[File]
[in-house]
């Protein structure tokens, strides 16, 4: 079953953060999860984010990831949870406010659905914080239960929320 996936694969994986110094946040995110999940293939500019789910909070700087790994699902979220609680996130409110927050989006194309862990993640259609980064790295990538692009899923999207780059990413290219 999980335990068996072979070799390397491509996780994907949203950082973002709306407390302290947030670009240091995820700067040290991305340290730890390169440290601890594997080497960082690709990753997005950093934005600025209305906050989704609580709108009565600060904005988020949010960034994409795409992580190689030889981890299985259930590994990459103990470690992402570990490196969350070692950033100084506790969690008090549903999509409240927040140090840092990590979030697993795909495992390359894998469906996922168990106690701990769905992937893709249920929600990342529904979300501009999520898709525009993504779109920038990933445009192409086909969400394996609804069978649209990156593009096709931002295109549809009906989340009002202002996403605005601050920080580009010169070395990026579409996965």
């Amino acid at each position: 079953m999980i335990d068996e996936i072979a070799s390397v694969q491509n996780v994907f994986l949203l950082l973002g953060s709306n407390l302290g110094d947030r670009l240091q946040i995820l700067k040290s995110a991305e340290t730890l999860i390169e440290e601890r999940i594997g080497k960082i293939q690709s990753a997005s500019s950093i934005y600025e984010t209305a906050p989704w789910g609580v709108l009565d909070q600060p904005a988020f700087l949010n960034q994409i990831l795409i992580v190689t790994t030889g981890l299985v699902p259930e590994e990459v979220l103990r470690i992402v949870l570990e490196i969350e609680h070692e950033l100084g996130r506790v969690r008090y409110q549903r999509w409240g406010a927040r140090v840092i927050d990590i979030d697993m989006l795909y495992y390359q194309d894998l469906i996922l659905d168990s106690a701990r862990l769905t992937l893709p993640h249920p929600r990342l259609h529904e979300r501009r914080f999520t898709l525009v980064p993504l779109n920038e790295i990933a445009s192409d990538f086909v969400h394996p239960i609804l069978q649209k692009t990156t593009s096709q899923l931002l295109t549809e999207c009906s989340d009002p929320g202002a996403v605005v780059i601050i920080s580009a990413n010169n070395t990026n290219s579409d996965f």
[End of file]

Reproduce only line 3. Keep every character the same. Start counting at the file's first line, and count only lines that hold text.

């Amino acid at each position: 079953m999980i335990d068996e996936i072979a070799s390397v694969q491509n996780v994907f994986l949203l950082l973002g953060s709306n407390l302290g110094d947030r670009l240091q946040i995820l700067k040290s995110a991305e340290t730890l999860i390169e440290e601890r999940i594997g080497k960082i293939q690709s990753a997005s500019s950093i934005y600025e984010t209305a906050p989704w789910g609580v709108l009565d909070q600060p904005a988020f700087l949010n960034q994409i990831l795409i992580v190689t790994t030889g981890l299985v699902p259930e590994e990459v979220l103990r470690i992402v949870l570990e490196i969350e609680h070692e950033l100084g996130r506790v969690r008090y409110q549903r999509w409240g406010a927040r140090v840092i927050d990590i979030d697993m989006l795909y495992y390359q194309d894998l469906i996922l659905d168990s106690a701990r862990l769905t992937l893709p993640h249920p929600r990342l259609h529904e979300r501009r914080f999520t898709l525009v980064p993504l779109n920038e790295i990933a445009s192409d990538f086909v969400h394996p239960i609804l069978q649209k692009t990156t593009s096709q899923l931002l295109t549809e999207c009906s989340d009002p929320g202002a996403v605005v780059i601050i920080s580009a990413n010169n070395t990026n290219s579409d996965f």